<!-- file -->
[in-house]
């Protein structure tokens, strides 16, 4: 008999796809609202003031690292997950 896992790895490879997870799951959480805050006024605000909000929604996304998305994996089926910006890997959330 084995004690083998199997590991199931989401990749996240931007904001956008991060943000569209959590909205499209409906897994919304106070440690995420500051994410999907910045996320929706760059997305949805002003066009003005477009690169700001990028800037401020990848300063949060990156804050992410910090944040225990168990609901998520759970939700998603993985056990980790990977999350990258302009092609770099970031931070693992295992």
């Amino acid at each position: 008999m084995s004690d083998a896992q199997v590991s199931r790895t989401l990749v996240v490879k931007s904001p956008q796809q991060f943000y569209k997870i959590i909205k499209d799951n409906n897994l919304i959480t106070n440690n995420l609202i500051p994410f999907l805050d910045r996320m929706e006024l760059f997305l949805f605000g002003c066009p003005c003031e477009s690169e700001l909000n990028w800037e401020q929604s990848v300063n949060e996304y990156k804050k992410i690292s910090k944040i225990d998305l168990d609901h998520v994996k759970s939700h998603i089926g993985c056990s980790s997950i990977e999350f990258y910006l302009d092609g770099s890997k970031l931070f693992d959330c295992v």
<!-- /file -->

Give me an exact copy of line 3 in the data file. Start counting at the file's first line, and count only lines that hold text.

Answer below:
């Amino acid at each position: 008999m084995s004690d083998a896992q199997v590991s199931r790895t989401l990749v996240v490879k931007s904001p956008q796809q991060f943000y569209k997870i959590i909205k499209d799951n409906n897994l919304i959480t106070n440690n995420l609202i500051p994410f999907l805050d910045r996320m929706e006024l760059f997305l949805f605000g002003c066009p003005c003031e477009s690169e700001l909000n990028w800037e401020q929604s990848v300063n949060e996304y990156k804050k992410i690292s910090k944040i225990d998305l168990d609901h998520v994996k759970s939700h998603i089926g993985c056990s980790s997950i990977e999350f990258y910006l302009d092609g770099s890997k970031l931070f693992d959330c295992v």